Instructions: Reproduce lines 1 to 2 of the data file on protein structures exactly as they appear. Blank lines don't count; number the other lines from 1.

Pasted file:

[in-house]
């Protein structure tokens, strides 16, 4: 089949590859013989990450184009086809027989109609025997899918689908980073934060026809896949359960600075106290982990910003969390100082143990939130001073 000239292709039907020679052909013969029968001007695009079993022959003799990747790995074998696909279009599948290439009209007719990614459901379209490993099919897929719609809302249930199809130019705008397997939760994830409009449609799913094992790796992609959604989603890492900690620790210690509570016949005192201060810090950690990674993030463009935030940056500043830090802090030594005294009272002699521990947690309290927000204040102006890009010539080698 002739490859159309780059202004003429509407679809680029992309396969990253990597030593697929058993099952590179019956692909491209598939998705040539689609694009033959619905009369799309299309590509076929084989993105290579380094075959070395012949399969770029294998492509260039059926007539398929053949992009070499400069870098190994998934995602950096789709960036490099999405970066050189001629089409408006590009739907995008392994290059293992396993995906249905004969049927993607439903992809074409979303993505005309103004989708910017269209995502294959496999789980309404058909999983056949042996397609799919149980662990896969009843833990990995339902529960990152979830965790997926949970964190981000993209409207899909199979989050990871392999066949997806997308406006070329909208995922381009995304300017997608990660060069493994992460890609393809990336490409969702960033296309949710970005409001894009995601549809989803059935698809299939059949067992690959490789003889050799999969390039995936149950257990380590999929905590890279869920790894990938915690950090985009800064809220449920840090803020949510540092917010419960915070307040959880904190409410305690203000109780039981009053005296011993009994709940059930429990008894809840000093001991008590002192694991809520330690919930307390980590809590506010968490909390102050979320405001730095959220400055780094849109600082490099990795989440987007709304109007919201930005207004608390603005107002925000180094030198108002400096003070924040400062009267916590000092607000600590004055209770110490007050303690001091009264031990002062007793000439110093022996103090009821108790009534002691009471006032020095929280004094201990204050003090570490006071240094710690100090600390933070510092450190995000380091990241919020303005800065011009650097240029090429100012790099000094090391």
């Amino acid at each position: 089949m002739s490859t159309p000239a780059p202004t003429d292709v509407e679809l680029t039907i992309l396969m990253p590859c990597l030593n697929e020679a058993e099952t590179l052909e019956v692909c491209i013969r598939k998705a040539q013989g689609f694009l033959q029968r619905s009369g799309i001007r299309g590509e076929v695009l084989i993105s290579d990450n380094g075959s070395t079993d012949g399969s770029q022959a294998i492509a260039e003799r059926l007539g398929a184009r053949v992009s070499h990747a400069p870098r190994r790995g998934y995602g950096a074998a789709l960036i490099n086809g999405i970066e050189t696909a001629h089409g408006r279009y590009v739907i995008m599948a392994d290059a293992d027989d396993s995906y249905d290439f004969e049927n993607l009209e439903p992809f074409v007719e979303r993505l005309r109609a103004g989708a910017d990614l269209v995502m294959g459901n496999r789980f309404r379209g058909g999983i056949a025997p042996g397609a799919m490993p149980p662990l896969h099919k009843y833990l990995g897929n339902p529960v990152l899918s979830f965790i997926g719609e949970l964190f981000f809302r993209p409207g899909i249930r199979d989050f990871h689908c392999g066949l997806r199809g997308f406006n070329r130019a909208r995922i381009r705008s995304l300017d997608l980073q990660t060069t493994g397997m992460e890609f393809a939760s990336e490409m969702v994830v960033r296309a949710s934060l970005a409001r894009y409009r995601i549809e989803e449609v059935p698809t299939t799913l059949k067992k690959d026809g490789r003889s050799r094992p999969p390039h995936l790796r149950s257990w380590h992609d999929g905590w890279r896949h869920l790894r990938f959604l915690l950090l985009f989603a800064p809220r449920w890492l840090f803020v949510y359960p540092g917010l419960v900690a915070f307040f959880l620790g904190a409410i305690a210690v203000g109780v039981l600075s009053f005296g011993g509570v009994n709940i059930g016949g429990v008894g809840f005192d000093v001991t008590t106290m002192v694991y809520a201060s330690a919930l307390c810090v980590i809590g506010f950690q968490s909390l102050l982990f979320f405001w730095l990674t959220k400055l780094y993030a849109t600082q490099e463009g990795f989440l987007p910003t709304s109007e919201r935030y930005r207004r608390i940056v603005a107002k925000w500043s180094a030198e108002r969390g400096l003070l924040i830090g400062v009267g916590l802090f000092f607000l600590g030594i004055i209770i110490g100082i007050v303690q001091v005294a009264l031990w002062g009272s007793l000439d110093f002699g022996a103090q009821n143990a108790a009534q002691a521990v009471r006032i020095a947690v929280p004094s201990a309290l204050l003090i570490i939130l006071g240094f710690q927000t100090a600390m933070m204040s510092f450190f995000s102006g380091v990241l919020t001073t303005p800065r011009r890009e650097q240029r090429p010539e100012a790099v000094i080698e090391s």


[in-house]
């Protein structure tokens, strides 16, 4: 089949590859013989990450184009086809027989109609025997899918689908980073934060026809896949359960600075106290982990910003969390100082143990939130001073 000239292709039907020679052909013969029968001007695009079993022959003799990747790995074998696909279009599948290439009209007719990614459901379209490993099919897929719609809302249930199809130019705008397997939760994830409009449609799913094992790796992609959604989603890492900690620790210690509570016949005192201060810090950690990674993030463009935030940056500043830090802090030594005294009272002699521990947690309290927000204040102006890009010539080698 002739490859159309780059202004003429509407679809680029992309396969990253990597030593697929058993099952590179019956692909491209598939998705040539689609694009033959619905009369799309299309590509076929084989993105290579380094075959070395012949399969770029294998492509260039059926007539398929053949992009070499400069870098190994998934995602950096789709960036490099999405970066050189001629089409408006590009739907995008392994290059293992396993995906249905004969049927993607439903992809074409979303993505005309103004989708910017269209995502294959496999789980309404058909999983056949042996397609799919149980662990896969009843833990990995339902529960990152979830965790997926949970964190981000993209409207899909199979989050990871392999066949997806997308406006070329909208995922381009995304300017997608990660060069493994992460890609393809990336490409969702960033296309949710970005409001894009995601549809989803059935698809299939059949067992690959490789003889050799999969390039995936149950257990380590999929905590890279869920790894990938915690950090985009800064809220449920840090803020949510540092917010419960915070307040959880904190409410305690203000109780039981009053005296011993009994709940059930429990008894809840000093001991008590002192694991809520330690919930307390980590809590506010968490909390102050979320405001730095959220400055780094849109600082490099990795989440987007709304109007919201930005207004608390603005107002925000180094030198108002400096003070924040400062009267916590000092607000600590004055209770110490007050303690001091009264031990002062007793000439110093022996103090009821108790009534002691009471006032020095929280004094201990204050003090570490006071240094710690100090600390933070510092450190995000380091990241919020303005800065011009650097240029090429100012790099000094090391």